Wertheimer exhibited at the International Exhibition in London in 1862, where he showed a polished steel console table after Gouthière, an engraving of which was illustrated in the Art Journal Catalogue for the 1862 exhibition, which described his stand as an “extensive collection of objets de luxe; he is a large importer of the choicest productions of the best fabricants of the Continent. Those we engrave however are his own productions and consist principally of works in ormolu, admirable as castings but receiving increased work and beauty from the labours of the chaser”. Wertheimer’s entry in the official catalogue was in Class XXX No.5852 noting that he showed “cabinets, etageres, a council table and ormolu”. He was also recorded as “bronze ormolu and marqueterie manufacturer by special app’t to the Queen”.
An ormolu casket was illustrated in the Art Journal of 1871, very much in the 19th Century manner, cast with ferns and foliage. Wertheimer was active in the salerooms between 1860 and 1880 and purchased from the Hamilton House sale in 1882.
Wertheimer and the Rothschilds: Samson Wertheimer had very close ties with the Rothschild family. He played an important role in the formation of Baron Frederick de Rothschild’s collection at Waddesdon Manor, and in addition to appointing both Alfred Charles and Lionel de Rothschild as executors of his will, he also had dealings with Steiglitz and Gustave.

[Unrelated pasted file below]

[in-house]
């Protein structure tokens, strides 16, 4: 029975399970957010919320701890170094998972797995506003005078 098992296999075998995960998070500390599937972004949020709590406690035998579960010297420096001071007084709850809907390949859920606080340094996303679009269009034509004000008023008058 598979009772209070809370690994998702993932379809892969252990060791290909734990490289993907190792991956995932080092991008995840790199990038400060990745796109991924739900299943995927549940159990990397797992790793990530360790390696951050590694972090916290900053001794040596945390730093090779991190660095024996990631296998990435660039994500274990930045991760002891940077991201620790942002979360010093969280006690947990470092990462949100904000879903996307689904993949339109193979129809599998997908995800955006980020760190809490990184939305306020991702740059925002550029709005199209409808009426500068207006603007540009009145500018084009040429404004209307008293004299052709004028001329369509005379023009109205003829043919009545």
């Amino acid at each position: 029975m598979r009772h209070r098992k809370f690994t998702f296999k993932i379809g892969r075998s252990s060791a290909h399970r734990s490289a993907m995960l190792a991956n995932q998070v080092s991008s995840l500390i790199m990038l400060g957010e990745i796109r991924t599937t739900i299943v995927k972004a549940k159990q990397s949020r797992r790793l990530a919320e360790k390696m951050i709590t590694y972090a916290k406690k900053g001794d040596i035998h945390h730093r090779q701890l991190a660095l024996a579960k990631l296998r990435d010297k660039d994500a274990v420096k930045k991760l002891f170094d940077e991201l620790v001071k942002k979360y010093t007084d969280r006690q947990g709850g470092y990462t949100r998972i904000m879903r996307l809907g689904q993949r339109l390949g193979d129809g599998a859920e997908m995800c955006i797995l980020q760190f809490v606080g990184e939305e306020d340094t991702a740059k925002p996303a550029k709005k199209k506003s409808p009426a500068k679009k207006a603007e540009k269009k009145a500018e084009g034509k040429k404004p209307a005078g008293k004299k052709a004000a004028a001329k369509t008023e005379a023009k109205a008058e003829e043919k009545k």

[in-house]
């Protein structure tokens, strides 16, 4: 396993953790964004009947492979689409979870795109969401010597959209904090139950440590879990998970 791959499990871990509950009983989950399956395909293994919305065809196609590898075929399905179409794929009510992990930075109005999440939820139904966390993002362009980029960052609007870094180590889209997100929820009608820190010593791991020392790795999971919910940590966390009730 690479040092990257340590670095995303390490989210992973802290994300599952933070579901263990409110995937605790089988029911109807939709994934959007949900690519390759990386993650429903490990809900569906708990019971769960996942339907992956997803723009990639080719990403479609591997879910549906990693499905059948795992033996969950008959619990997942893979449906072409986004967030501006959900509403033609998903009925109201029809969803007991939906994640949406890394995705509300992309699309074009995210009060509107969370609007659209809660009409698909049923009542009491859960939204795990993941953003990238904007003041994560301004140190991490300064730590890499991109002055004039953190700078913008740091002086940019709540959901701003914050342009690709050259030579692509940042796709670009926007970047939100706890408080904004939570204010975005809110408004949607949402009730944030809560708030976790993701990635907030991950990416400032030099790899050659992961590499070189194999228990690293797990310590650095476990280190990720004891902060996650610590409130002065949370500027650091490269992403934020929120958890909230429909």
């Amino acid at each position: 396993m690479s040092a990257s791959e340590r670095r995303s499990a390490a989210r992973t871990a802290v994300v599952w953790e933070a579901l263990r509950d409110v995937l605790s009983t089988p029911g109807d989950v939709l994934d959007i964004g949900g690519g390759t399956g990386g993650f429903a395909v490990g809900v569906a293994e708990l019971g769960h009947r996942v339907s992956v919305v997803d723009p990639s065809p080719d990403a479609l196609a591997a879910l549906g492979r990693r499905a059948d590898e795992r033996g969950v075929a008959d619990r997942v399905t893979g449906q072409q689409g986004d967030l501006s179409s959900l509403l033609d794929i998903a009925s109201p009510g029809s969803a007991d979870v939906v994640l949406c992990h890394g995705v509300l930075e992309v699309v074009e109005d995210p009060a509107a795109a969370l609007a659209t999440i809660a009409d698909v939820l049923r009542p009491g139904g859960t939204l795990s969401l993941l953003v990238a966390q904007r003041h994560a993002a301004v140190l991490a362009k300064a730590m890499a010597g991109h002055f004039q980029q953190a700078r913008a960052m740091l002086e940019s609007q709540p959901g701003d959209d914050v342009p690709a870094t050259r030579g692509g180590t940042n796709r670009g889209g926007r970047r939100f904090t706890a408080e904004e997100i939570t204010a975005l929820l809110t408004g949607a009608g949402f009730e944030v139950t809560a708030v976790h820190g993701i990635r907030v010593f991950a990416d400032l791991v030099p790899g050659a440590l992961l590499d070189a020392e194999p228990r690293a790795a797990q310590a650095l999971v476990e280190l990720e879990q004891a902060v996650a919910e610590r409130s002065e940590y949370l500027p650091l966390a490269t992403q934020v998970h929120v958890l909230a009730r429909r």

Virgil Solis: Virgil Solis or Virgilius Solis (1514 – 1 August 1562) was a German draughtsman and printmaker in engraving, etching and woodcut who worked in Nuremberg. His prints were sold separately or formed book illustrations; and many of the prints which are signed by him are probably by his assistants. After his death his widow married one of his assistants and continued the workshop into the early seventeenth century. Solis’ woodcuts were reprinted and copied in many different editions, in Latin and translated into various languages.
Solis’ woodcuts illustrating Ovid were especially influential, though partly borrowing from earlier illustrations by the French artist, Bernard Salomon. He illustrated the phoenix rising, which is described in Ovid’s ‘Metamorphoses’ (see print below by Solis, printed in Frankfurt in 1581).
The design of this casket incorporates decorative renaissance strap and scrollwork, and it is interesting to note that Solis also uses the same strap and scrollwork motifs as a border decoration in his print depicting the phoenix.
We are grateful to Jonathan Meyer, John Hardy and Charles Truman for their assistance with preparing the notes for this item.